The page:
#### A dimmer switch

The circuit for a dimmer switch is very simple. The light bulb acts like a resistor - just put a variable inductor in series with the light bulb and apply an AC voltage.

If the inductance is increased what happens to the light bulb?

1. It gets brighter
2. It gets dimmer
3. It stays the same

Increasing the inductance increases the reactance of the inductor. The overall resistance (the impedance) of the circuit goes up, so the current goes down and the bulb gets dimmer.

Let's play with the frequency and see if anything happens (you can't do this with a dimmer switch at home). Turn down the frequency...what happens to the light bulb?

1. It gets brighter
2. It gets dimmer
3. It stays the same

Decreasing the frequency decreases the inductive reactance and decreases the impedance. The current goes up and the bulb gets brighter.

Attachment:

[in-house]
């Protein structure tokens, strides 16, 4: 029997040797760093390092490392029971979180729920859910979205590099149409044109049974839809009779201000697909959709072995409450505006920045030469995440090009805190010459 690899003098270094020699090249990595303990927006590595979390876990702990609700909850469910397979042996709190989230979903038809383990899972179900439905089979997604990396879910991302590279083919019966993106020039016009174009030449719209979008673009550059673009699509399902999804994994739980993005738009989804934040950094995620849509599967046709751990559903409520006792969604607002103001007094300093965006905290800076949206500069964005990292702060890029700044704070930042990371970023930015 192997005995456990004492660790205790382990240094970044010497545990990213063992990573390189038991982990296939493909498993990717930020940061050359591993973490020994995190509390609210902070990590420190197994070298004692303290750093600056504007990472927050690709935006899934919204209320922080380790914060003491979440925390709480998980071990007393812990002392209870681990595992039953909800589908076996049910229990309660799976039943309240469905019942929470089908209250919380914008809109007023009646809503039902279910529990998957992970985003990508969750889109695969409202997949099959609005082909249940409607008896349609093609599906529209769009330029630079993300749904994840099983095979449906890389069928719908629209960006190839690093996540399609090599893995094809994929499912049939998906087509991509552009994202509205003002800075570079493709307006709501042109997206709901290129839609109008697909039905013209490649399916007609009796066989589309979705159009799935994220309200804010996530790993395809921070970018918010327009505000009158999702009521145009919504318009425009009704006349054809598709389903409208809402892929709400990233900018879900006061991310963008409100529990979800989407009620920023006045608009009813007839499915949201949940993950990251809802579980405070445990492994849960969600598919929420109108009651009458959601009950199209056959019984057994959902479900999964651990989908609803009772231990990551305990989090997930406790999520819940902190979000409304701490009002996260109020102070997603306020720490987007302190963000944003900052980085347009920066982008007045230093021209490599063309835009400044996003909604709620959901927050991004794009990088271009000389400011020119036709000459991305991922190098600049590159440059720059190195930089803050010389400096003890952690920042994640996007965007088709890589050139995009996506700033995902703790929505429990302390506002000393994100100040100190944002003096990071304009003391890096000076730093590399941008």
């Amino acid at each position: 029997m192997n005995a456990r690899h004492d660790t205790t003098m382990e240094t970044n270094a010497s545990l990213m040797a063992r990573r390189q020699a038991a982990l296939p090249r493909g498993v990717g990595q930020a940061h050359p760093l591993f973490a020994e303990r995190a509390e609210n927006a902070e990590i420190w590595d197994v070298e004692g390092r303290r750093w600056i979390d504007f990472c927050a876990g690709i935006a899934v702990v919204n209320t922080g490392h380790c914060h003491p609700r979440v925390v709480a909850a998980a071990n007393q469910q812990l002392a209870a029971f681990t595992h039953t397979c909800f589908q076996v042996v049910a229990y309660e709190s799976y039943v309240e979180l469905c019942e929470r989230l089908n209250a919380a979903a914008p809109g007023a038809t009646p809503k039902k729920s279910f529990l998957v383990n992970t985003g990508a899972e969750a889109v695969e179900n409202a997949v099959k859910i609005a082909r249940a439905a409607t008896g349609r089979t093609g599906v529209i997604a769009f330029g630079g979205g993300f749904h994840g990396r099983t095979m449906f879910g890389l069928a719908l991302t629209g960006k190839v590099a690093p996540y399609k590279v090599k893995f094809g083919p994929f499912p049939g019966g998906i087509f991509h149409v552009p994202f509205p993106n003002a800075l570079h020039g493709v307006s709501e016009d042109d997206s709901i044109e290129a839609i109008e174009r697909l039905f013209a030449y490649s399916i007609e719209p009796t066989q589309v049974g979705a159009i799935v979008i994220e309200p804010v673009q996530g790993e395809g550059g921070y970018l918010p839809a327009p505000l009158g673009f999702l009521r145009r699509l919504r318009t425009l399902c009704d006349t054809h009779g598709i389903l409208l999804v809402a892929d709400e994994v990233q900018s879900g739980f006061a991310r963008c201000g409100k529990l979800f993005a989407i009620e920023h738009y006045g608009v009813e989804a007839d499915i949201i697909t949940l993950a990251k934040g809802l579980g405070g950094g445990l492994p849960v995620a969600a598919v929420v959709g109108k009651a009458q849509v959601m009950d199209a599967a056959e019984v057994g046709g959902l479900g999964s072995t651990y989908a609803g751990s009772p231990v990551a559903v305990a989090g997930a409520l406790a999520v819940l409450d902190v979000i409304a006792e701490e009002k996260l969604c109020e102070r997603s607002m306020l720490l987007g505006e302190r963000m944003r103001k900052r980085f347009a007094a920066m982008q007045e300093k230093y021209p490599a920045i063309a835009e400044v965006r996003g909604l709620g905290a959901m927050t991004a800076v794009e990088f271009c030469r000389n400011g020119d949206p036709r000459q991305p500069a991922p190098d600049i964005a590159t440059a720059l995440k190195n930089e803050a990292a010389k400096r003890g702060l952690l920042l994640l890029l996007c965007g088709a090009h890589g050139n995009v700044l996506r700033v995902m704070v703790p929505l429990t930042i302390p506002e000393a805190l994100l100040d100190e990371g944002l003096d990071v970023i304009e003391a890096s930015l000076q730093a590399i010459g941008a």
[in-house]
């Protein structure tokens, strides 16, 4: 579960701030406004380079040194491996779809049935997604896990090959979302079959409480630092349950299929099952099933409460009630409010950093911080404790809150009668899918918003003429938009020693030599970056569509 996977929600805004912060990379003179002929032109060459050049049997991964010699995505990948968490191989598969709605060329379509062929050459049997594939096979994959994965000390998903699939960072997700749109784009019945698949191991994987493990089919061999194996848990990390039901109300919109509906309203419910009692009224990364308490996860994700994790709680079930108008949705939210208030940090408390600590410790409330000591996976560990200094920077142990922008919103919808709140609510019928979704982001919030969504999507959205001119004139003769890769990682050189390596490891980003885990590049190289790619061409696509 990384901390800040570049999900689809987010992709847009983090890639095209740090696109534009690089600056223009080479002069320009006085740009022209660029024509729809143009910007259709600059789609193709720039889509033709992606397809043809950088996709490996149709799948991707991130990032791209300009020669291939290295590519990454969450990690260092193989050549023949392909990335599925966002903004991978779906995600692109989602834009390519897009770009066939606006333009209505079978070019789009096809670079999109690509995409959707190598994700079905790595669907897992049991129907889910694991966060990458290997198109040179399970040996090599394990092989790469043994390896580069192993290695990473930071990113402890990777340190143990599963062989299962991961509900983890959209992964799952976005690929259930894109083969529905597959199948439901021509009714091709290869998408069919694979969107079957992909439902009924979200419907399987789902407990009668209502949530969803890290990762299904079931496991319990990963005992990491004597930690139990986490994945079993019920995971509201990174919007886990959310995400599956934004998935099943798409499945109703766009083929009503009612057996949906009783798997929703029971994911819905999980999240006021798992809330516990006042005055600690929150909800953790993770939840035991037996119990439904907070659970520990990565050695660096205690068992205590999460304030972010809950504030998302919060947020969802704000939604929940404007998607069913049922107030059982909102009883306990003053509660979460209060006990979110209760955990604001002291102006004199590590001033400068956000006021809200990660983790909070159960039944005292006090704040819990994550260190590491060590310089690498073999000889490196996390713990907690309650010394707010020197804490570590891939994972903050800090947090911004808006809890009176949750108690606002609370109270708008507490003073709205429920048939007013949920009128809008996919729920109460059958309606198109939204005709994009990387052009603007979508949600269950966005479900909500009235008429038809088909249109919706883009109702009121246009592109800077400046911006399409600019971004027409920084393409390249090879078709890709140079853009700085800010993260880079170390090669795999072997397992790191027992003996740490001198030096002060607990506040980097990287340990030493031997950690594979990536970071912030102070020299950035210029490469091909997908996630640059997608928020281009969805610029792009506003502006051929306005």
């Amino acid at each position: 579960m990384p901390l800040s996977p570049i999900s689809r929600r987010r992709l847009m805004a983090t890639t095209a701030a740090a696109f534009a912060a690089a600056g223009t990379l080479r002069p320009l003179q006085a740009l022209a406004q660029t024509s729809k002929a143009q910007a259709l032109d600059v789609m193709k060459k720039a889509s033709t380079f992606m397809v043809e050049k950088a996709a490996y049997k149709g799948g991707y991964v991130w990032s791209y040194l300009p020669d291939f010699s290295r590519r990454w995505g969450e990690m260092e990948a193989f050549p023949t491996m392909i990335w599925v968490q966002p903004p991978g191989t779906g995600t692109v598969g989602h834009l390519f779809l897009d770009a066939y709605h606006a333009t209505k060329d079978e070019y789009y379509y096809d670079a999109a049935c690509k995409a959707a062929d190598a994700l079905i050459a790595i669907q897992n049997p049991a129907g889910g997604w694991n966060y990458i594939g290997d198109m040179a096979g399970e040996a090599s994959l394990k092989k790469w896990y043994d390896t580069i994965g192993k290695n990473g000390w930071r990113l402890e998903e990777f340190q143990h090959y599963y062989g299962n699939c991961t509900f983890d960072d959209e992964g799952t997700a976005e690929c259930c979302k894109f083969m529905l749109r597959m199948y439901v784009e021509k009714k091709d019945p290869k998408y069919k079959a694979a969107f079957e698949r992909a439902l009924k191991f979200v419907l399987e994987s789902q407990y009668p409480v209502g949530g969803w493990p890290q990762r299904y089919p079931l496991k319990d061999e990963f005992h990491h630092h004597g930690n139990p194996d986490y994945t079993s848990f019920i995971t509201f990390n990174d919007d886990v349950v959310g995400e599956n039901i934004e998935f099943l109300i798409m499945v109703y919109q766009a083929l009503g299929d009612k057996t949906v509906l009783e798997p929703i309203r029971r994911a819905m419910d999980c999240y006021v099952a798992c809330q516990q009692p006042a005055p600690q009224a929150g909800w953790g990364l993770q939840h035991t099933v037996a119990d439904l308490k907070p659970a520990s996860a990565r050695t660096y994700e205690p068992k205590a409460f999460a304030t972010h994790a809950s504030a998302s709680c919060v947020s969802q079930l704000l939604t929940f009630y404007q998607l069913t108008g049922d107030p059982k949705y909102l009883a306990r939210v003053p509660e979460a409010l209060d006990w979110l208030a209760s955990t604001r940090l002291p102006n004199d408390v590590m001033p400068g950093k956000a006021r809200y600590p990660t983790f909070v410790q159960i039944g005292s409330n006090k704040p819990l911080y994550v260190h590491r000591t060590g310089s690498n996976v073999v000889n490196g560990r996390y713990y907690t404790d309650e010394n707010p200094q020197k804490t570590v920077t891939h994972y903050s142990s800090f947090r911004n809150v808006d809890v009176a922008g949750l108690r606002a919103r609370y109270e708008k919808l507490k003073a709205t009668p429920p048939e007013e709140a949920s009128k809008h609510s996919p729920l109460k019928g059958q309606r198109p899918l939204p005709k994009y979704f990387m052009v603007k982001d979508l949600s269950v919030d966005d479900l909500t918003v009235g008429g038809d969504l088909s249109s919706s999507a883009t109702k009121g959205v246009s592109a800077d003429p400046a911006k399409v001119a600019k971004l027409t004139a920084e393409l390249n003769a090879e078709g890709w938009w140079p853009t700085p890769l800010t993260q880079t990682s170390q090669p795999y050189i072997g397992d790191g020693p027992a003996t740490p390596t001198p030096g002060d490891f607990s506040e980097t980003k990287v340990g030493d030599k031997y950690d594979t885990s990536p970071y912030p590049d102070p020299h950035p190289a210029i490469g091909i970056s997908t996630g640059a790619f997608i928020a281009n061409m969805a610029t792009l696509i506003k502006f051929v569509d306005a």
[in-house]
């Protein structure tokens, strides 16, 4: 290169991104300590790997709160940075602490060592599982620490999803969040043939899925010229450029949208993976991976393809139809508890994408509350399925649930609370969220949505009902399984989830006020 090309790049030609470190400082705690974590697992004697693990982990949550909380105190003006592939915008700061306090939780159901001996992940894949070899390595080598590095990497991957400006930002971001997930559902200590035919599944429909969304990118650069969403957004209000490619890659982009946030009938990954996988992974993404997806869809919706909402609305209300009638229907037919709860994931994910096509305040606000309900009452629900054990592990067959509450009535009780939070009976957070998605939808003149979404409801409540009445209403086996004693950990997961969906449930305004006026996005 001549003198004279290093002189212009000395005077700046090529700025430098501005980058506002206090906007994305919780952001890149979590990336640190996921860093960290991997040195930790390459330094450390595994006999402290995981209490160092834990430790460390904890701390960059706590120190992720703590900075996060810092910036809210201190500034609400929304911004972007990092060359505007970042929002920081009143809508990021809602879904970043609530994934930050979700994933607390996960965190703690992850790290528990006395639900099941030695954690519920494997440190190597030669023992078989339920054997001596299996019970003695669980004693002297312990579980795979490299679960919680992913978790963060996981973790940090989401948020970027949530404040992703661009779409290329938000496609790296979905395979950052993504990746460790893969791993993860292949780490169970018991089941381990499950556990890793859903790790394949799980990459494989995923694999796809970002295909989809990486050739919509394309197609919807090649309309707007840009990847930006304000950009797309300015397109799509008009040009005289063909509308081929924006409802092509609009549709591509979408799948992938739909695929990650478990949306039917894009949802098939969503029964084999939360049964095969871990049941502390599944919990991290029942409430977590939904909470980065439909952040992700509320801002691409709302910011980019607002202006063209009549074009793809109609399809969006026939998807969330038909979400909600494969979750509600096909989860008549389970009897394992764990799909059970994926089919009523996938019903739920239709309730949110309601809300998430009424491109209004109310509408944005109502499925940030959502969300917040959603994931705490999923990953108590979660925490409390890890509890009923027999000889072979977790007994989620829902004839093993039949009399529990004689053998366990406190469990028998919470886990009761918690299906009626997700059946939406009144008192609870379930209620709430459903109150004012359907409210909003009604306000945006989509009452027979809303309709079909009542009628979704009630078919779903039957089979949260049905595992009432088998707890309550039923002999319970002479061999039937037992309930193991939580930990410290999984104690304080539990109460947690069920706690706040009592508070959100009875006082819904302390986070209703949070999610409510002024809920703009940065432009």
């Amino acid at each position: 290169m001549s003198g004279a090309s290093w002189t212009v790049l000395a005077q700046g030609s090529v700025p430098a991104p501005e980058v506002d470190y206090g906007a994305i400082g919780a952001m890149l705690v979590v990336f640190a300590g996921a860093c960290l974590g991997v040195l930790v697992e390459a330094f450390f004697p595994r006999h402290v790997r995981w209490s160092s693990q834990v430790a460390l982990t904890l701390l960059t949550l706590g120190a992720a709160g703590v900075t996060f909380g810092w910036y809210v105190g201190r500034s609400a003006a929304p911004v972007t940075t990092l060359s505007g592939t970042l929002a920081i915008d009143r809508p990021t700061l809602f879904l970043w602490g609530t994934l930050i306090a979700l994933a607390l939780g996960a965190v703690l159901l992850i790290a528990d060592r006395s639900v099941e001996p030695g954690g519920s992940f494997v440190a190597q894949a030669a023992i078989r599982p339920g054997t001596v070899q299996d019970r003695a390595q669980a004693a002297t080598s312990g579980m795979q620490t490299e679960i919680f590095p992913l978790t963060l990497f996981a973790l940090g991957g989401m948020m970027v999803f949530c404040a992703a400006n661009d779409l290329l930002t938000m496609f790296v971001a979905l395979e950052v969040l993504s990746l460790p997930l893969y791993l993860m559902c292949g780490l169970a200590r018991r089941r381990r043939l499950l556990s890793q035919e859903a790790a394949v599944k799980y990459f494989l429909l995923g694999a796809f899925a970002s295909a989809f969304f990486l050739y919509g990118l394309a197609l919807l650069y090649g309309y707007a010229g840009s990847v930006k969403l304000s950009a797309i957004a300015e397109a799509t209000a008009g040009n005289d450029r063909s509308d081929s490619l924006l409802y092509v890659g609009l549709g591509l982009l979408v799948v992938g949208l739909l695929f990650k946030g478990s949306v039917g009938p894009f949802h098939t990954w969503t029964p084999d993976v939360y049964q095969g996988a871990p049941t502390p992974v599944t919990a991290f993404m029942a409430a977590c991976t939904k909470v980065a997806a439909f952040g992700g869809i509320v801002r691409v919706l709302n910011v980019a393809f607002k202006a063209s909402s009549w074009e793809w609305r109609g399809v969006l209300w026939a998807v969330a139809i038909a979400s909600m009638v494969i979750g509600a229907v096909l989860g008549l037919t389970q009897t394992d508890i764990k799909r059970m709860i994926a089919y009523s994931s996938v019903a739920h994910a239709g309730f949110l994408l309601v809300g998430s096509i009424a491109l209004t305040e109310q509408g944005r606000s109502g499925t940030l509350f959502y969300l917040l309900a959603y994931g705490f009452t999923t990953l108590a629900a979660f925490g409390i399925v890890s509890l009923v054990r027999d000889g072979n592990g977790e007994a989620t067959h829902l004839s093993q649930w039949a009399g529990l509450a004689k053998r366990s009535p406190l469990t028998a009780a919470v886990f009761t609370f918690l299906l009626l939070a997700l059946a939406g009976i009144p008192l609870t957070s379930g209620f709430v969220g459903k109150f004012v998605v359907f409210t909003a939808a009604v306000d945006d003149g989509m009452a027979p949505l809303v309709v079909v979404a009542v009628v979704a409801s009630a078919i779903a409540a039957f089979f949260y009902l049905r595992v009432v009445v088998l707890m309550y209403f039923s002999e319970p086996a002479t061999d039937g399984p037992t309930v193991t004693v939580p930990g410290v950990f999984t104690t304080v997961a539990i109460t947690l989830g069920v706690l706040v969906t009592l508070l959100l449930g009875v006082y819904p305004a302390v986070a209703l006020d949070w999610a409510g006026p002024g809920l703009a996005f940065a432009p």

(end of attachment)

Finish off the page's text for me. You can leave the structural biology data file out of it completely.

Variable resistors are easy to come by. Putting a variable resistor in series with the bulb would also give you a dimmer switch...increasing the resistance would decrease the current and the light would get dimmer. Does using a variable inductor offer any advantage over a variable resistor?

1. No
2. Yes (what?)

Using a resistor to reduce current through the lamp means current is passing through the resistor and energy is being dissipated as heat. With the inductor the energy is stored and then given back to the circuit....so, the dimmer switch costs less to operate with the variable inductor.